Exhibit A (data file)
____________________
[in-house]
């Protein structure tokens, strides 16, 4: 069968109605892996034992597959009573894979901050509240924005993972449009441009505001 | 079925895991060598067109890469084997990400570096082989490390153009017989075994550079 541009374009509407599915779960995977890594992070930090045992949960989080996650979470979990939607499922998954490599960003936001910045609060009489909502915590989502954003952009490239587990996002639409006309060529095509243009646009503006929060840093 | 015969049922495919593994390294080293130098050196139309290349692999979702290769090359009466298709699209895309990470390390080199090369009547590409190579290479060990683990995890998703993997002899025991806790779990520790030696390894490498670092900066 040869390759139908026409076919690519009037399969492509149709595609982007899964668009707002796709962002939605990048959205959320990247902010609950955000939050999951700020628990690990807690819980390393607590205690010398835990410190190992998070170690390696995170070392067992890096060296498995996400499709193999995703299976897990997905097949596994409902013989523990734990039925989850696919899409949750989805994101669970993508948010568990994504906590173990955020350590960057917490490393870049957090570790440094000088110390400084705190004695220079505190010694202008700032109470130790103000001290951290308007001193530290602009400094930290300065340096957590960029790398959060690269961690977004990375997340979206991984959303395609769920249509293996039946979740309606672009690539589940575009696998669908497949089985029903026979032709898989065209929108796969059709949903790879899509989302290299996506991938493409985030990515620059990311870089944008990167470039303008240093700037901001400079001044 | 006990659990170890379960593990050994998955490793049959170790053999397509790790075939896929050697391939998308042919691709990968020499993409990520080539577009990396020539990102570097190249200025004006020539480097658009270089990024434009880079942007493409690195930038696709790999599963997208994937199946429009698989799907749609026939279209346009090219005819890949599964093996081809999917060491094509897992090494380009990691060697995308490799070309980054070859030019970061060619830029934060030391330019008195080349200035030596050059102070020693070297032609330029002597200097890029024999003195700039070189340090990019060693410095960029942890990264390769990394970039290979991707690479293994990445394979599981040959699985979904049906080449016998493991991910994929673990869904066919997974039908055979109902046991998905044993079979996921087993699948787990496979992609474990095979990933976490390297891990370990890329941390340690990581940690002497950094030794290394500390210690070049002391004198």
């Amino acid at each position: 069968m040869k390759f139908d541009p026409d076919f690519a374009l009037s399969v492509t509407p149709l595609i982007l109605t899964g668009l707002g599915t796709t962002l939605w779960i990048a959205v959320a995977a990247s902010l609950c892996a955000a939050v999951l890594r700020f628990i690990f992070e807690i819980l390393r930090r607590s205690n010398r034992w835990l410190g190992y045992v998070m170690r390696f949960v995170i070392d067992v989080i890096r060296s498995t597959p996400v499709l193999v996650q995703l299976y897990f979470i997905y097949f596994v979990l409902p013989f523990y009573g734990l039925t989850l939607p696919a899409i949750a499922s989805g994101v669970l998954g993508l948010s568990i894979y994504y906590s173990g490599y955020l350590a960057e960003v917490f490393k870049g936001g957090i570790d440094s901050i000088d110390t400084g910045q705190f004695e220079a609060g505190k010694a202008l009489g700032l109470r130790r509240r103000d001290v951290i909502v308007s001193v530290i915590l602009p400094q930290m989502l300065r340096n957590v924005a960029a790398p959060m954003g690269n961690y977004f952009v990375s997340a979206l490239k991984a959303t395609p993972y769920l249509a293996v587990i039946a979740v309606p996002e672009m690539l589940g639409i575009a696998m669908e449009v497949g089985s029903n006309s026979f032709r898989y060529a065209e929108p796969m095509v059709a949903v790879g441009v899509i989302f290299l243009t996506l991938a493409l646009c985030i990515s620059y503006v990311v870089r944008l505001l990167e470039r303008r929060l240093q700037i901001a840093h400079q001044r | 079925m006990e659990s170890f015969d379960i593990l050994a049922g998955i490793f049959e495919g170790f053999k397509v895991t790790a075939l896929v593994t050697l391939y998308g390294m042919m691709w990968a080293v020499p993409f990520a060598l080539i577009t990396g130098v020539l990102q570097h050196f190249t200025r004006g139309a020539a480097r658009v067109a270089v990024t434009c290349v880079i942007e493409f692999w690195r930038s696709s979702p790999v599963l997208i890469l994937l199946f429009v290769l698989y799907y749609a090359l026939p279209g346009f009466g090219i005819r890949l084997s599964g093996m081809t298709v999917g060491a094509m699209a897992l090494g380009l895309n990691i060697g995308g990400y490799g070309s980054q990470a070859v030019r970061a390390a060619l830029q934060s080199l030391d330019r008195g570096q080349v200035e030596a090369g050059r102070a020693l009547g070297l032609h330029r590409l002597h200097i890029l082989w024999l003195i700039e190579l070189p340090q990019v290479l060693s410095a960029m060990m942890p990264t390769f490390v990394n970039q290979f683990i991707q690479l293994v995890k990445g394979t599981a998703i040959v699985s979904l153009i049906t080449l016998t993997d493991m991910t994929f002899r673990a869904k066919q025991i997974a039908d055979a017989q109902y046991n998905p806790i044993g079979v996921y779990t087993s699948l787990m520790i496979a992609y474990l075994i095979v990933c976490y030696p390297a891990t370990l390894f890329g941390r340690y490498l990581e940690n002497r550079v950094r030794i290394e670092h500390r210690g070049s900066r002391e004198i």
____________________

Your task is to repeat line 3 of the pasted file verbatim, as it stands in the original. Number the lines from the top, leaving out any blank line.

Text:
């Amino acid at each position: 069968m040869k390759f139908d541009p026409d076919f690519a374009l009037s399969v492509t509407p149709l595609i982007l109605t899964g668009l707002g599915t796709t962002l939605w779960i990048a959205v959320a995977a990247s902010l609950c892996a955000a939050v999951l890594r700020f628990i690990f992070e807690i819980l390393r930090r607590s205690n010398r034992w835990l410190g190992y045992v998070m170690r390696f949960v995170i070392d067992v989080i890096r060296s498995t597959p996400v499709l193999v996650q995703l299976y897990f979470i997905y097949f596994v979990l409902p013989f523990y009573g734990l039925t989850l939607p696919a899409i949750a499922s989805g994101v669970l998954g993508l948010s568990i894979y994504y906590s173990g490599y955020l350590a960057e960003v917490f490393k870049g936001g957090i570790d440094s901050i000088d110390t400084g910045q705190f004695e220079a609060g505190k010694a202008l009489g700032l109470r130790r509240r103000d001290v951290i909502v308007s001193v530290i915590l602009p400094q930290m989502l300065r340096n957590v924005a960029a790398p959060m954003g690269n961690y977004f952009v990375s997340a979206l490239k991984a959303t395609p993972y769920l249509a293996v587990i039946a979740v309606p996002e672009m690539l589940g639409i575009a696998m669908e449009v497949g089985s029903n006309s026979f032709r898989y060529a065209e929108p796969m095509v059709a949903v790879g441009v899509i989302f290299l243009t996506l991938a493409l646009c985030i990515s620059y503006v990311v870089r944008l505001l990167e470039r303008r929060l240093q700037i901001a840093h400079q001044r | 079925m006990e659990s170890f015969d379960i593990l050994a049922g998955i490793f049959e495919g170790f053999k397509v895991t790790a075939l896929v593994t050697l391939y998308g390294m042919m691709w990968a080293v020499p993409f990520a060598l080539i577009t990396g130098v020539l990102q570097h050196f190249t200025r004006g139309a020539a480097r658009v067109a270089v990024t434009c290349v880079i942007e493409f692999w690195r930038s696709s979702p790999v599963l997208i890469l994937l199946f429009v290769l698989y799907y749609a090359l026939p279209g346009f009466g090219i005819r890949l084997s599964g093996m081809t298709v999917g060491a094509m699209a897992l090494g380009l895309n990691i060697g995308g990400y490799g070309s980054q990470a070859v030019r970061a390390a060619l830029q934060s080199l030391d330019r008195g570096q080349v200035e030596a090369g050059r102070a020693l009547g070297l032609h330029r590409l002597h200097i890029l082989w024999l003195i700039e190579l070189p340090q990019v290479l060693s410095a960029m060990m942890p990264t390769f490390v990394n970039q290979f683990i991707q690479l293994v995890k990445g394979t599981a998703i040959v699985s979904l153009i049906t080449l016998t993997d493991m991910t994929f002899r673990a869904k066919q025991i997974a039908d055979a017989q109902y046991n998905p806790i044993g079979v996921y779990t087993s699948l787990m520790i496979a992609y474990l075994i095979v990933c976490y030696p390297a891990t370990l390894f890329g941390r340690y490498l990581e940690n002497r550079v950094r030794i290394e670092h500390r210690g070049s900066r002391e004198i």